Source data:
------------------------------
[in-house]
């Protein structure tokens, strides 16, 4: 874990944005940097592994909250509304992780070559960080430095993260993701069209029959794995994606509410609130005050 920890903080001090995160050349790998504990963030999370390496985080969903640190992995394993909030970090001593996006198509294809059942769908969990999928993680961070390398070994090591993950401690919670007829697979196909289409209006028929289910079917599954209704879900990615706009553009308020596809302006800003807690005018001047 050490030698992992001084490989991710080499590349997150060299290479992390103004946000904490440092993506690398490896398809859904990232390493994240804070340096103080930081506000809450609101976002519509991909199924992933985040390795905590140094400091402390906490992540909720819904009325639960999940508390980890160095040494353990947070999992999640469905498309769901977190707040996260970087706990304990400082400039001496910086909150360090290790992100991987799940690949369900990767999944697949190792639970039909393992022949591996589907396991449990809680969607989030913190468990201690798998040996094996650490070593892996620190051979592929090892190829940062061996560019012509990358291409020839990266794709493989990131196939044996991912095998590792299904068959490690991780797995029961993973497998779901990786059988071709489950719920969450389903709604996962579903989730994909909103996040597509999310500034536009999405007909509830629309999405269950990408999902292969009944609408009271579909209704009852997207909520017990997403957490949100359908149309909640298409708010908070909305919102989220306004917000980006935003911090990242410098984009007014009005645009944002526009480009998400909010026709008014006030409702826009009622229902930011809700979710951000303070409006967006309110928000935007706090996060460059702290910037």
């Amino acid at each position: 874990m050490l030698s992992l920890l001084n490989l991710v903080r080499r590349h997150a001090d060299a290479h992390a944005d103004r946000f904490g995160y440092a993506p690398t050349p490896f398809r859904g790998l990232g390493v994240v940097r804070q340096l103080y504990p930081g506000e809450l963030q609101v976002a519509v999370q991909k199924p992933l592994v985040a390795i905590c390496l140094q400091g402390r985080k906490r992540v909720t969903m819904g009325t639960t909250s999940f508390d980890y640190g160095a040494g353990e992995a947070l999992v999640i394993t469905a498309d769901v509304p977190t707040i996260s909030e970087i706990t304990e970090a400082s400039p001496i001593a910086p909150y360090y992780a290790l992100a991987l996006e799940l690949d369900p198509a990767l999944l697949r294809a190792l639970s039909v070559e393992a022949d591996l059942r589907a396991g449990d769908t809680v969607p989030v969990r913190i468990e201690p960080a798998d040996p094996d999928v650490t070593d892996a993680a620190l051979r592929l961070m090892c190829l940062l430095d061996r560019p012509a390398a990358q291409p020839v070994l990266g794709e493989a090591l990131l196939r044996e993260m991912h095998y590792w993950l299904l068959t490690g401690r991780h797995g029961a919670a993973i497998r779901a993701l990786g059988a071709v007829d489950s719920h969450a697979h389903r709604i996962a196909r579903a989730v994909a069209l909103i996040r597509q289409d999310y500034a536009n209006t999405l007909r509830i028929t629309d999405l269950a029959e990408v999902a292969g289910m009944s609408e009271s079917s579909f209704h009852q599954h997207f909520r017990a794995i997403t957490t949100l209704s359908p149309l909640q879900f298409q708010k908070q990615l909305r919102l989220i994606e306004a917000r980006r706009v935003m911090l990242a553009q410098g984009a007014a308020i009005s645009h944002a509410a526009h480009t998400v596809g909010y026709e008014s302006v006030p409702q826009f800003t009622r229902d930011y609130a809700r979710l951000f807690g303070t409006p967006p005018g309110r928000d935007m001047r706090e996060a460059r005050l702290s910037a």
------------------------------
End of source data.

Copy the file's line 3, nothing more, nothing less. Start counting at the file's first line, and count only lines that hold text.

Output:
């Amino acid at each position: 874990m050490l030698s992992l920890l001084n490989l991710v903080r080499r590349h997150a001090d060299a290479h992390a944005d103004r946000f904490g995160y440092a993506p690398t050349p490896f398809r859904g790998l990232g390493v994240v940097r804070q340096l103080y504990p930081g506000e809450l963030q609101v976002a519509v999370q991909k199924p992933l592994v985040a390795i905590c390496l140094q400091g402390r985080k906490r992540v909720t969903m819904g009325t639960t909250s999940f508390d980890y640190g160095a040494g353990e992995a947070l999992v999640i394993t469905a498309d769901v509304p977190t707040i996260s909030e970087i706990t304990e970090a400082s400039p001496i001593a910086p909150y360090y992780a290790l992100a991987l996006e799940l690949d369900p198509a990767l999944l697949r294809a190792l639970s039909v070559e393992a022949d591996l059942r589907a396991g449990d769908t809680v969607p989030v969990r913190i468990e201690p960080a798998d040996p094996d999928v650490t070593d892996a993680a620190l051979r592929l961070m090892c190829l940062l430095d061996r560019p012509a390398a990358q291409p020839v070994l990266g794709e493989a090591l990131l196939r044996e993260m991912h095998y590792w993950l299904l068959t490690g401690r991780h797995g029961a919670a993973i497998r779901a993701l990786g059988a071709v007829d489950s719920h969450a697979h389903r709604i996962a196909r579903a989730v994909a069209l909103i996040r597509q289409d999310y500034a536009n209006t999405l007909r509830i028929t629309d999405l269950a029959e990408v999902a292969g289910m009944s609408e009271s079917s579909f209704h009852q599954h997207f909520r017990a794995i997403t957490t949100l209704s359908p149309l909640q879900f298409q708010k908070q990615l909305r919102l989220i994606e306004a917000r980006r706009v935003m911090l990242a553009q410098g984009a007014a308020i009005s645009h944002a509410a526009h480009t998400v596809g909010y026709e008014s302006v006030p409702q826009f800003t009622r229902d930011y609130a809700r979710l951000f807690g303070t409006p967006p005018g309110r928000d935007m001047r706090e996060a460059r005050l702290s910037a």